Bear wars

Summer, or whatever you want to call the cool uncool monsoon season we just experienced, is almost done.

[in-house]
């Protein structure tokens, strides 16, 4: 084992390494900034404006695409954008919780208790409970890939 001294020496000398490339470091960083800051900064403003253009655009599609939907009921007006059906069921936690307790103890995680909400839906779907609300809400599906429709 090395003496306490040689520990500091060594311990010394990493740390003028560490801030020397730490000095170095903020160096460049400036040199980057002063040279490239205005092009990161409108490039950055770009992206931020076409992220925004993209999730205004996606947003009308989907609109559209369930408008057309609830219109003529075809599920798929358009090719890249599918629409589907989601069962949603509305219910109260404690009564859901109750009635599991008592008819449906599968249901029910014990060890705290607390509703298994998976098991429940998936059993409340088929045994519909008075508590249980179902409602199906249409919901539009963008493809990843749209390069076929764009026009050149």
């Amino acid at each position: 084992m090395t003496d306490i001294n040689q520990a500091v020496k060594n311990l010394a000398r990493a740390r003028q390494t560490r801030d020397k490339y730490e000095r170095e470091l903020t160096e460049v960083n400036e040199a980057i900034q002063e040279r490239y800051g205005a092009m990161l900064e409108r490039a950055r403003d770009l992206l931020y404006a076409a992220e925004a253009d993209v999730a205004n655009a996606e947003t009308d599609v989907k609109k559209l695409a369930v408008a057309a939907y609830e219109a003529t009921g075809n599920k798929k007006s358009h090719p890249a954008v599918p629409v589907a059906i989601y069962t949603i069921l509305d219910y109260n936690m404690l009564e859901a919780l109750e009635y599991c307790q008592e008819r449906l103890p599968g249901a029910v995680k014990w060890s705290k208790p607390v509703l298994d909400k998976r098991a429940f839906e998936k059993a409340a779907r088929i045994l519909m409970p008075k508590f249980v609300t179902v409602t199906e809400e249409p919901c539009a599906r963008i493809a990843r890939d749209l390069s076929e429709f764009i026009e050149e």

Summer, or whatever you want to call the cool uncool monsoon season we just experienced, is almost done. The cool temperatures of the last two and a half months guaranteed that the Saskatoon berry bushes would be busted. The abnormally enduring high waters in all our rivers combined with abysmally low numbers of pink and chum salmon ensured that dramatically low numbers of fish carcasses reached the river banks. Other than a strong suggestion that climate is a-changin’, what does this all mean? It means that there will be bears in town. You can’t blame the bruins for making like homo sapiens and heading for urban environs. With a dearth of the aforementioned feed, the price of apples, garbage, and almost every other digestible substance soars on the ursine stock exchange, guaranteeing that the bears will be back walking our streets. A bear is spotted on Halliwell. A relative is seen strolling across the playground on the South Side. Jim tells me he saw one clawing over the chain link that surrounds the park where his mobile home rests, and I have a five footer in my backyard. I’m sure I know the brute. I’m almost certain that he’s one of the cubs that was shown the way here by the sow that arrived in the neighborhood some eight or 10 years ago to dine on garbage. When she first appeared, Karen and I would turn off the TV and open the living room curtains and watch bear TV, with exhilarating episodes like Climb the Front Yard Willow, and Cavort About the Front Lawn While Eating Trash. The return of the former cub was heralded by the demolition of the expensive squirrel-proof bird feeder that Karen had bought me for Xmas. A few days after that criminal act, Karen looked out the back window and saw the perpetrator saunter across the backyard, pluck a woodpecker feeder from its perch and bite through it as if it were a cob of corn. We’re at war, I said, to no one in particular, as I examined the remnants. A week passed until Pawsome’s spasmodic, barely audible barks alerted me to a presence under the feral apple tree growing on the margin of my property. I scrambled for my bear banger and discharged it. The flare rocketed to a spot just above his head and discharged with a bang that made rifle report seem like the sound of a BB gun. The bear lit out like a thoroughbred. We marked his passage by the barking dogs along Westview Ave. Someone else must have noted his passage, for the next day a tall Dutch conservation officer was baiting a trap across from my house. A decaying rump roast hung in the back of the trap. Rotting salmon lay on its floor. I felt for the bear. He was in need of correction, not terminal discipline, which, I knew, was the inevitable outcome of his entrapment. Two days later the bear made a close inspection of the trap, ignored its meaty promises and shook it so violently that the door snapped shut. After this metaphorical, furry middle finger, he ambled off. After a week of fruitless trapping, the CO service removed the cage. He won’t be back, I said. Karen was skeptical. Her skepticism was justified. He came back today. I discharged another banger. Again he left at light speed. Two minutes later, two young woman arrived and were about to strike out on the Terrace Mountain Trail until I persuaded them otherwise. After that, I left for an important meeting of the Terrace Yacht Club only to discover, upon my return, that the bear had returned, clambering from spruce tree to spruce tree along the back of the property like Tarzan of the Apes, before sucking the peanuts from my squirrel feeder. Even though he’s caused me a bit of heartburn, I don’t want this bear shot. With the apples gone, the bird feeders on high, and the neighbours keeping their garbage in until just before the arrival of the truck, he will leave, as bears crossing my homestead have for 30 years. Unfortunately, the media over reports the extraordinary and ignores the commonplace with the inevitable result that the extraordinary seems commonplace. The distorted reality this engenders causes well-meaning moms to believe that menace lurks in every park and moves them to bus their offspring to school in minivans thus exposing them to the far greater risk of a car crash while denying them exercise of walking. Similarly, each of the extremely rare dangerous bear encounters, gets slathered in coverage, creating the mistaken impression that these mishaps are frequent and almost always deadly. Not so. It’s September. It’s Terrace. Soon the bears will be gone, denned up. It will be winter, and we’ll all be left wondering what happened to summer.

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